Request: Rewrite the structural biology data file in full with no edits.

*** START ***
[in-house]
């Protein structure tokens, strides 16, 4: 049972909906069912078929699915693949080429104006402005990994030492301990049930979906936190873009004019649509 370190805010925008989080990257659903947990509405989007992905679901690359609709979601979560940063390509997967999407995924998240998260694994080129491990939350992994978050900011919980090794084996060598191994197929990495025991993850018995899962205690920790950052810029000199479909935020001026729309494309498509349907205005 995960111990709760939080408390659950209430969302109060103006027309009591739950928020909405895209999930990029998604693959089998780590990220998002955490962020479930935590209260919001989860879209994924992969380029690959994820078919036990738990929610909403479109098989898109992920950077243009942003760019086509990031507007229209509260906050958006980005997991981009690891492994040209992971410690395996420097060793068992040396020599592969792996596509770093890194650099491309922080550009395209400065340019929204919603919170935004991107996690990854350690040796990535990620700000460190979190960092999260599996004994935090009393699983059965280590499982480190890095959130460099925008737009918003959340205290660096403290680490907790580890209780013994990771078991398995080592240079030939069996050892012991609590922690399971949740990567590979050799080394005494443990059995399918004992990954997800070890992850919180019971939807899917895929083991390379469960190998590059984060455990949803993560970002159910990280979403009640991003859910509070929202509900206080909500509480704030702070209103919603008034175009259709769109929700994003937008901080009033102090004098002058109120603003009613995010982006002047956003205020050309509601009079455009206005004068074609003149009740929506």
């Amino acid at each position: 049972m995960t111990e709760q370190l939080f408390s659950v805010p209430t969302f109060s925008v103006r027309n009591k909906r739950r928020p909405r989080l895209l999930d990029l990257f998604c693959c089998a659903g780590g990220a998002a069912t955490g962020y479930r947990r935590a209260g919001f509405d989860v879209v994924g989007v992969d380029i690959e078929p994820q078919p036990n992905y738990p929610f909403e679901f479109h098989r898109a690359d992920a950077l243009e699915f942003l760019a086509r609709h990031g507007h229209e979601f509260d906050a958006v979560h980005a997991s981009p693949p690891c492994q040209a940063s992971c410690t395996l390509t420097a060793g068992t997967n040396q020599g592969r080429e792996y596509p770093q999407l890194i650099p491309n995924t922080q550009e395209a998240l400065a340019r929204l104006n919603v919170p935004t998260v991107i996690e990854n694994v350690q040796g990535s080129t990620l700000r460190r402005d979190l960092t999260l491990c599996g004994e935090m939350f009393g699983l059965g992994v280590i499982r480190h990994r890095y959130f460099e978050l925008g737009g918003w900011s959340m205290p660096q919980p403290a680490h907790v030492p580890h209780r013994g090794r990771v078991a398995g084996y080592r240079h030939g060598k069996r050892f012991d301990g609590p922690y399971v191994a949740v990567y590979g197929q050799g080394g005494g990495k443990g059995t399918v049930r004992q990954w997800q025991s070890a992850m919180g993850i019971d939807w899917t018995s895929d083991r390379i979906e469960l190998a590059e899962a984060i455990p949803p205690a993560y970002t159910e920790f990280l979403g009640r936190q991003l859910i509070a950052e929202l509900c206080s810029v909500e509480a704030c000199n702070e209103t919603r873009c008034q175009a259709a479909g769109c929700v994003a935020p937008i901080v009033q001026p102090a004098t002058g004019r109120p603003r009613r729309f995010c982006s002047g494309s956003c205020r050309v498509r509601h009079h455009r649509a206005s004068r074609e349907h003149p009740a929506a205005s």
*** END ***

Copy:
[in-house]
């Protein structure tokens, strides 16, 4: 049972909906069912078929699915693949080429104006402005990994030492301990049930979906936190873009004019649509 370190805010925008989080990257659903947990509405989007992905679901690359609709979601979560940063390509997967999407995924998240998260694994080129491990939350992994978050900011919980090794084996060598191994197929990495025991993850018995899962205690920790950052810029000199479909935020001026729309494309498509349907205005 995960111990709760939080408390659950209430969302109060103006027309009591739950928020909405895209999930990029998604693959089998780590990220998002955490962020479930935590209260919001989860879209994924992969380029690959994820078919036990738990929610909403479109098989898109992920950077243009942003760019086509990031507007229209509260906050958006980005997991981009690891492994040209992971410690395996420097060793068992040396020599592969792996596509770093890194650099491309922080550009395209400065340019929204919603919170935004991107996690990854350690040796990535990620700000460190979190960092999260599996004994935090009393699983059965280590499982480190890095959130460099925008737009918003959340205290660096403290680490907790580890209780013994990771078991398995080592240079030939069996050892012991609590922690399971949740990567590979050799080394005494443990059995399918004992990954997800070890992850919180019971939807899917895929083991390379469960190998590059984060455990949803993560970002159910990280979403009640991003859910509070929202509900206080909500509480704030702070209103919603008034175009259709769109929700994003937008901080009033102090004098002058109120603003009613995010982006002047956003205020050309509601009079455009206005004068074609003149009740929506």
């Amino acid at each position: 049972m995960t111990e709760q370190l939080f408390s659950v805010p209430t969302f109060s925008v103006r027309n009591k909906r739950r928020p909405r989080l895209l999930d990029l990257f998604c693959c089998a659903g780590g990220a998002a069912t955490g962020y479930r947990r935590a209260g919001f509405d989860v879209v994924g989007v992969d380029i690959e078929p994820q078919p036990n992905y738990p929610f909403e679901f479109h098989r898109a690359d992920a950077l243009e699915f942003l760019a086509r609709h990031g507007h229209e979601f509260d906050a958006v979560h980005a997991s981009p693949p690891c492994q040209a940063s992971c410690t395996l390509t420097a060793g068992t997967n040396q020599g592969r080429e792996y596509p770093q999407l890194i650099p491309n995924t922080q550009e395209a998240l400065a340019r929204l104006n919603v919170p935004t998260v991107i996690e990854n694994v350690q040796g990535s080129t990620l700000r460190r402005d979190l960092t999260l491990c599996g004994e935090m939350f009393g699983l059965g992994v280590i499982r480190h990994r890095y959130f460099e978050l925008g737009g918003w900011s959340m205290p660096q919980p403290a680490h907790v030492p580890h209780r013994g090794r990771v078991a398995g084996y080592r240079h030939g060598k069996r050892f012991d301990g609590p922690y399971v191994a949740v990567y590979g197929q050799g080394g005494g990495k443990g059995t399918v049930r004992q990954w997800q025991s070890a992850m919180g993850i019971d939807w899917t018995s895929d083991r390379i979906e469960l190998a590059e899962a984060i455990p949803p205690a993560y970002t159910e920790f990280l979403g009640r936190q991003l859910i509070a950052e929202l509900c206080s810029v909500e509480a704030c000199n702070e209103t919603r873009c008034q175009a259709a479909g769109c929700v994003a935020p937008i901080v009033q001026p102090a004098t002058g004019r109120p603003r009613r729309f995010c982006s002047g494309s956003c205020r050309v498509r509601h009079h455009r649509a206005s004068r074609e349907h003149p009740a929506a205005s």